Called a Visually Enhanced Lesion Scope (VELScope), this simple, hand-held device emits a cone of blue light into the mouth that excites various molecules within our cells, causing them to absorb the light energy and re-emit it as visible fluorescence. Remove the light, and the fluorescence of the tissue is no longer visible.
Because changes in the natural fluorescence of healthy tissue generally reflect light-scattering biochemical or structural changes indicative of developing tumor cells, the VELScope allows dentists to shine a light onto a suspicious sore in the mouth, look through an attached eyepiece, and watch directly for changes in color. Normal oral tissue emits a pale green fluorescence, while potentially early tumor, or dysplastic, cells appear dark green to black.
Testing the device in 44 people, the results of which are published online in the Journal of Biomedical Optics, the scientists found they could distinguish correctly in all but one instance between normal and abnormal tissue. Their diagnoses were confirmed to be correct by biopsy and standard pathology.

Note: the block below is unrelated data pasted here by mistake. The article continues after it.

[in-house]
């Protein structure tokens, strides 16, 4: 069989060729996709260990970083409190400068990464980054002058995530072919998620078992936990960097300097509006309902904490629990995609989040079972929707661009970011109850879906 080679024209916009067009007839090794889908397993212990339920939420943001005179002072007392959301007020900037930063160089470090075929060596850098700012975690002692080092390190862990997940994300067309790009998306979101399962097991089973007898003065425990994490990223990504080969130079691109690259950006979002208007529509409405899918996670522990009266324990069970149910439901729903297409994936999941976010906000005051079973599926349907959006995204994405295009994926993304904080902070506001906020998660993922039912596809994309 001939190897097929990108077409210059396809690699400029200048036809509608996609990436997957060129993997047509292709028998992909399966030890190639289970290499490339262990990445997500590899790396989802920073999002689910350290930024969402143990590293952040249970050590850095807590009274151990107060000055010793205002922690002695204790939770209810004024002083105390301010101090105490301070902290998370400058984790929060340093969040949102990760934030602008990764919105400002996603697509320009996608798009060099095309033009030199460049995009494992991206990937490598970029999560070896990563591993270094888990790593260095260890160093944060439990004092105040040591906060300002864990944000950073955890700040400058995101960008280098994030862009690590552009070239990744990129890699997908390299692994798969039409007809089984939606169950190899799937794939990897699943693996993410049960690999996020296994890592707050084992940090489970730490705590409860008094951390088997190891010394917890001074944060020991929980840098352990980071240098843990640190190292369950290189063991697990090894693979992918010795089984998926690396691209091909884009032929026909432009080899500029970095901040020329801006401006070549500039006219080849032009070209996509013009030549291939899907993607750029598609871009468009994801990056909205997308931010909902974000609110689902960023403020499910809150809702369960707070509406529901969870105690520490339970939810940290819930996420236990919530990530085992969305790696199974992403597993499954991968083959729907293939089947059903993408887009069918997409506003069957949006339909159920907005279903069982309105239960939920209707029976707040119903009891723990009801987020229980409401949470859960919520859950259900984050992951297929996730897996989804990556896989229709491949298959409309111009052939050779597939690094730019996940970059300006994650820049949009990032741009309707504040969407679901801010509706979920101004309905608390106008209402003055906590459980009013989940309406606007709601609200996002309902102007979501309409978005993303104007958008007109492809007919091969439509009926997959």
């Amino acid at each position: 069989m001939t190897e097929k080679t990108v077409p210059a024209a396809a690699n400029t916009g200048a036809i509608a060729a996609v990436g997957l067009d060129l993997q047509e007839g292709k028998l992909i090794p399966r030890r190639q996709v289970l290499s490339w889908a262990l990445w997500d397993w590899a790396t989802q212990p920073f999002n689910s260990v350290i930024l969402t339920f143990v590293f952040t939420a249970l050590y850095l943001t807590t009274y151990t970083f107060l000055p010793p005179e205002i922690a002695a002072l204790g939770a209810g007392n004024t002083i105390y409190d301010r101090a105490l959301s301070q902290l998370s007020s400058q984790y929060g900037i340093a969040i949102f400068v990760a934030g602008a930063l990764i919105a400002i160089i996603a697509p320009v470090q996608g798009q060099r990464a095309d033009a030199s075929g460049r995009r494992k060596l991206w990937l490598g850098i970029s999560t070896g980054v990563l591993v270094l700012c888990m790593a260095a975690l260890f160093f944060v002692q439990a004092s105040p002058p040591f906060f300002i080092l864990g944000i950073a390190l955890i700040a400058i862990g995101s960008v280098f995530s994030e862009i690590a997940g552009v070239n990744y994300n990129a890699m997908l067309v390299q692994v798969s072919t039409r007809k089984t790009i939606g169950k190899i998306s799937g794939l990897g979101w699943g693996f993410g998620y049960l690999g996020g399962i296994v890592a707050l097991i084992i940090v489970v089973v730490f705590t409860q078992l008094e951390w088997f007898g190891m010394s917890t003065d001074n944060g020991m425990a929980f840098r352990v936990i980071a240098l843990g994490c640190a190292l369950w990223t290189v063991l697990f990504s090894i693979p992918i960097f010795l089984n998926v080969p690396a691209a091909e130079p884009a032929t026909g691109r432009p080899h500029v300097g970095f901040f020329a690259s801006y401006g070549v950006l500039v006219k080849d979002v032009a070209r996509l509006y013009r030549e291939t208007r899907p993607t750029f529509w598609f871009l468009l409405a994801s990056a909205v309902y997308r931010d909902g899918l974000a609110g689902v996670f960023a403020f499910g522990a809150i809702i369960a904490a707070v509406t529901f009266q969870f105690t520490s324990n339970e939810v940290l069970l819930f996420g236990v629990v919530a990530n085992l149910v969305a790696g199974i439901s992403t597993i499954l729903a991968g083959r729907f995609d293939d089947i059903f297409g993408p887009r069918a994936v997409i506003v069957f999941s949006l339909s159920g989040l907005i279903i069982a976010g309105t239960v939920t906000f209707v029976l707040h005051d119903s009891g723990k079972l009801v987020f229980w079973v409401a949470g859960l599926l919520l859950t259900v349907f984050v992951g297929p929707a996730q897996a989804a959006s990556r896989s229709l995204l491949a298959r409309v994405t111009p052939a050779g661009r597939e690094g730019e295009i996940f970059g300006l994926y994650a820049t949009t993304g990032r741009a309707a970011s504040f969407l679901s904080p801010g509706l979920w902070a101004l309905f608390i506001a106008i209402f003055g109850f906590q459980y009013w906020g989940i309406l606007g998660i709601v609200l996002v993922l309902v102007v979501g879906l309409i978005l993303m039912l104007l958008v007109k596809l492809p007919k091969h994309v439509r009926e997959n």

"The natural fluorescence of the mouth is invisible to the naked eye," said Dr. Miriam Rosin, a senior author on the paper and a cancer biologist at the British Columbia Cancer Research Center in Vancouver, Canada. "The VELScope literally brings this natural fluorescence to light, helping dentists to answer in a more informed way a common question in daily practices: To biopsy or not to biopsy."
Because developing tumors in the mouth are often easily visible, public health officials have long advocated early detection of oral cancer. But dete
Contact: Bob Kuska
NIH/National Institute of Dental and Craniofacial Research